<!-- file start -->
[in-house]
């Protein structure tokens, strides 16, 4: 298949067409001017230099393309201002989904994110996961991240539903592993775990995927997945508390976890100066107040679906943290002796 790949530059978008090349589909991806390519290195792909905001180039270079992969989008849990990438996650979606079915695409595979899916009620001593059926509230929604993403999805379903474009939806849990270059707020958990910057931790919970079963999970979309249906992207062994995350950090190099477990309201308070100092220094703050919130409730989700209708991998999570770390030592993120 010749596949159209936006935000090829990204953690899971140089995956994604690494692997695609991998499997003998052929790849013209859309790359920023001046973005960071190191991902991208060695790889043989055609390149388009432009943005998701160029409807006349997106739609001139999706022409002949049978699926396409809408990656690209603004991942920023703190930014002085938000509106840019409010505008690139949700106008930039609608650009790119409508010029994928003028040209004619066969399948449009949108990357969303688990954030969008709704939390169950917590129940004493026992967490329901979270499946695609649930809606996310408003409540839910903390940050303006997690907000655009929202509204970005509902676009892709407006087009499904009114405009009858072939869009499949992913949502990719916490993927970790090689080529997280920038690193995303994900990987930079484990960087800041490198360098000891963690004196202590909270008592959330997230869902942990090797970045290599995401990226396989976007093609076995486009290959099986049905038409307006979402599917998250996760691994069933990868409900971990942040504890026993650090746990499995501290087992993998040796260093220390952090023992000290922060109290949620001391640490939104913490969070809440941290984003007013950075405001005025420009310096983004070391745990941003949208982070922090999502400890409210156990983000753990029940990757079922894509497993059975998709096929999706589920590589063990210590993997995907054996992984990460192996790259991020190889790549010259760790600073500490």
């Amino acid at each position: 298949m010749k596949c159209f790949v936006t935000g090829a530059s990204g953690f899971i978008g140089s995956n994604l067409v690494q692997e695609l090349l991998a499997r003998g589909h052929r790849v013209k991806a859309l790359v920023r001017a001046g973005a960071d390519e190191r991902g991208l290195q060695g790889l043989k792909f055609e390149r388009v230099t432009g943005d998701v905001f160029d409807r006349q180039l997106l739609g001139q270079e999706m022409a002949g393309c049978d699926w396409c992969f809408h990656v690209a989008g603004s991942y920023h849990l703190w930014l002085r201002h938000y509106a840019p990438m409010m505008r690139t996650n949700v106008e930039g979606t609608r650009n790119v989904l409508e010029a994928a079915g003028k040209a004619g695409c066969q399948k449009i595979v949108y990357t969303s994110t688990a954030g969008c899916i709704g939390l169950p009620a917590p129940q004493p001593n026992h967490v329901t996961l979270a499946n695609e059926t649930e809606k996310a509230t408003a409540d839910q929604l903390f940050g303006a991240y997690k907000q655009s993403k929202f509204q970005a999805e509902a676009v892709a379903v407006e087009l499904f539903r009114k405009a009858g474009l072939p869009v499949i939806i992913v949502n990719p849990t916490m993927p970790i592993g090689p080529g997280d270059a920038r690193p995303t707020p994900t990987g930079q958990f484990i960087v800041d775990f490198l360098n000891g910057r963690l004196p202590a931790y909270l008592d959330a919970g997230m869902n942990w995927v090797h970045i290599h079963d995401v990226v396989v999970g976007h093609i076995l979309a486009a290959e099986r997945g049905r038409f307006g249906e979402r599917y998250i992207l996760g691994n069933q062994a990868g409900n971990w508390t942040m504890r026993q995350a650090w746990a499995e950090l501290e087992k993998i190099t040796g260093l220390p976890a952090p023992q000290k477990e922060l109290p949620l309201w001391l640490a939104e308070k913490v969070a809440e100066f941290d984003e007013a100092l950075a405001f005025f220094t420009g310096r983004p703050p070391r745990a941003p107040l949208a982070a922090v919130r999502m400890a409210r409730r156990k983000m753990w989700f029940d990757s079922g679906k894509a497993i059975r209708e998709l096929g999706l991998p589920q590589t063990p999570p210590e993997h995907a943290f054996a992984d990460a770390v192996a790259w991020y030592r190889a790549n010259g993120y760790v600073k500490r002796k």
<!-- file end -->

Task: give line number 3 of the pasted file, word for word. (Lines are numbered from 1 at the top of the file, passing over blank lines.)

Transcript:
């Amino acid at each position: 298949m010749k596949c159209f790949v936006t935000g090829a530059s990204g953690f899971i978008g140089s995956n994604l067409v690494q692997e695609l090349l991998a499997r003998g589909h052929r790849v013209k991806a859309l790359v920023r001017a001046g973005a960071d390519e190191r991902g991208l290195q060695g790889l043989k792909f055609e390149r388009v230099t432009g943005d998701v905001f160029d409807r006349q180039l997106l739609g001139q270079e999706m022409a002949g393309c049978d699926w396409c992969f809408h990656v690209a989008g603004s991942y920023h849990l703190w930014l002085r201002h938000y509106a840019p990438m409010m505008r690139t996650n949700v106008e930039g979606t609608r650009n790119v989904l409508e010029a994928a079915g003028k040209a004619g695409c066969q399948k449009i595979v949108y990357t969303s994110t688990a954030g969008c899916i709704g939390l169950p009620a917590p129940q004493p001593n026992h967490v329901t996961l979270a499946n695609e059926t649930e809606k996310a509230t408003a409540d839910q929604l903390f940050g303006a991240y997690k907000q655009s993403k929202f509204q970005a999805e509902a676009v892709a379903v407006e087009l499904f539903r009114k405009a009858g474009l072939p869009v499949i939806i992913v949502n990719p849990t916490m993927p970790i592993g090689p080529g997280d270059a920038r690193p995303t707020p994900t990987g930079q958990f484990i960087v800041d775990f490198l360098n000891g910057r963690l004196p202590a931790y909270l008592d959330a919970g997230m869902n942990w995927v090797h970045i290599h079963d995401v990226v396989v999970g976007h093609i076995l979309a486009a290959e099986r997945g049905r038409f307006g249906e979402r599917y998250i992207l996760g691994n069933q062994a990868g409900n971990w508390t942040m504890r026993q995350a650090w746990a499995e950090l501290e087992k993998i190099t040796g260093l220390p976890a952090p023992q000290k477990e922060l109290p949620l309201w001391l640490a939104e308070k913490v969070a809440e100066f941290d984003e007013a100092l950075a405001f005025f220094t420009g310096r983004p703050p070391r745990a941003p107040l949208a982070a922090v919130r999502m400890a409210r409730r156990k983000m753990w989700f029940d990757s079922g679906k894509a497993i059975r209708e998709l096929g999706l991998p589920q590589t063990p999570p210590e993997h995907a943290f054996a992984d990460a770390v192996a790259w991020y030592r190889a790549n010259g993120y760790v600073k500490r002796k």